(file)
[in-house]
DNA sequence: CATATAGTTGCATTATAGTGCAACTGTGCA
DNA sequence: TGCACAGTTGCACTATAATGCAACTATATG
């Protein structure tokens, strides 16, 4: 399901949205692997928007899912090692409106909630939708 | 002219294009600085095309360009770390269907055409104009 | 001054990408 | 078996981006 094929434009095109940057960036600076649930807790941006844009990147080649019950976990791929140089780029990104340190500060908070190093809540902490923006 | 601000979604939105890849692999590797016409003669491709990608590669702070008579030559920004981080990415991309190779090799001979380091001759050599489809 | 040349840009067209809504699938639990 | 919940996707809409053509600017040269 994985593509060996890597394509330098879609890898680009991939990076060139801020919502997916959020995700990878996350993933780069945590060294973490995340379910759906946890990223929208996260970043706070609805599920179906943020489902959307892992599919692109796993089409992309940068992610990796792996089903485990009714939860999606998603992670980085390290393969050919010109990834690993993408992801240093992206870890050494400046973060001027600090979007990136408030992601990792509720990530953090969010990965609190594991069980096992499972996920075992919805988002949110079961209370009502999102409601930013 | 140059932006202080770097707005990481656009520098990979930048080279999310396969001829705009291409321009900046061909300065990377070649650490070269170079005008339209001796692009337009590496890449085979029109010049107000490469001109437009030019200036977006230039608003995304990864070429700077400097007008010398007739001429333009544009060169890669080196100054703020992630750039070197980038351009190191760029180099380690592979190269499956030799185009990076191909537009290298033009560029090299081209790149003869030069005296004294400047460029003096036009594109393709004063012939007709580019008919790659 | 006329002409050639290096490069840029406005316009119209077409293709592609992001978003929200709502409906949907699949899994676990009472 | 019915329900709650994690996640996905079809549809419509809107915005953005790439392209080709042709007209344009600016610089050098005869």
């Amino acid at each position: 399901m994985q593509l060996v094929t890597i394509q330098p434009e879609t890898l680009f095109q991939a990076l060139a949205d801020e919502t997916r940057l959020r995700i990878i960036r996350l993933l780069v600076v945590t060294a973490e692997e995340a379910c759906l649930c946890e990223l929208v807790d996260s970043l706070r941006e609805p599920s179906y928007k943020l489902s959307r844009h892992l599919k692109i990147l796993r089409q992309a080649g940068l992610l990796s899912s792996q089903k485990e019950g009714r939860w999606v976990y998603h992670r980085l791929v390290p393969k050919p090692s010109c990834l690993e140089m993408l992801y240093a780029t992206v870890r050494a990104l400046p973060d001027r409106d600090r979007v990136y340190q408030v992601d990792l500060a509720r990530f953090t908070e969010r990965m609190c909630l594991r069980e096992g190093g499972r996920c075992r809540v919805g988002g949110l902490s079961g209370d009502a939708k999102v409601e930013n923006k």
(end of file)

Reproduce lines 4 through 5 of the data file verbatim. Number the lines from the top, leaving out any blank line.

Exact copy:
């Protein structure tokens, strides 16, 4: 399901949205692997928007899912090692409106909630939708 | 002219294009600085095309360009770390269907055409104009 | 001054990408 | 078996981006 094929434009095109940057960036600076649930807790941006844009990147080649019950976990791929140089780029990104340190500060908070190093809540902490923006 | 601000979604939105890849692999590797016409003669491709990608590669702070008579030559920004981080990415991309190779090799001979380091001759050599489809 | 040349840009067209809504699938639990 | 919940996707809409053509600017040269 994985593509060996890597394509330098879609890898680009991939990076060139801020919502997916959020995700990878996350993933780069945590060294973490995340379910759906946890990223929208996260970043706070609805599920179906943020489902959307892992599919692109796993089409992309940068992610990796792996089903485990009714939860999606998603992670980085390290393969050919010109990834690993993408992801240093992206870890050494400046973060001027600090979007990136408030992601990792509720990530953090969010990965609190594991069980096992499972996920075992919805988002949110079961209370009502999102409601930013 | 140059932006202080770097707005990481656009520098990979930048080279999310396969001829705009291409321009900046061909300065990377070649650490070269170079005008339209001796692009337009590496890449085979029109010049107000490469001109437009030019200036977006230039608003995304990864070429700077400097007008010398007739001429333009544009060169890669080196100054703020992630750039070197980038351009190191760029180099380690592979190269499956030799185009990076191909537009290298033009560029090299081209790149003869030069005296004294400047460029003096036009594109393709004063012939007709580019008919790659 | 006329002409050639290096490069840029406005316009119209077409293709592609992001978003929200709502409906949907699949899994676990009472 | 019915329900709650994690996640996905079809549809419509809107915005953005790439392209080709042709007209344009600016610089050098005869």
């Amino acid at each position: 399901m994985q593509l060996v094929t890597i394509q330098p434009e879609t890898l680009f095109q991939a990076l060139a949205d801020e919502t997916r940057l959020r995700i990878i960036r996350l993933l780069v600076v945590t060294a973490e692997e995340a379910c759906l649930c946890e990223l929208v807790d996260s970043l706070r941006e609805p599920s179906y928007k943020l489902s959307r844009h892992l599919k692109i990147l796993r089409q992309a080649g940068l992610l990796s899912s792996q089903k485990e019950g009714r939860w999606v976990y998603h992670r980085l791929v390290p393969k050919p090692s010109c990834l690993e140089m993408l992801y240093a780029t992206v870890r050494a990104l400046p973060d001027r409106d600090r979007v990136y340190q408030v992601d990792l500060a509720r990530f953090t908070e969010r990965m609190c909630l594991r069980e096992g190093g499972r996920c075992r809540v919805g988002g949110l902490s079961g209370d009502a939708k999102v409601e930013n923006k």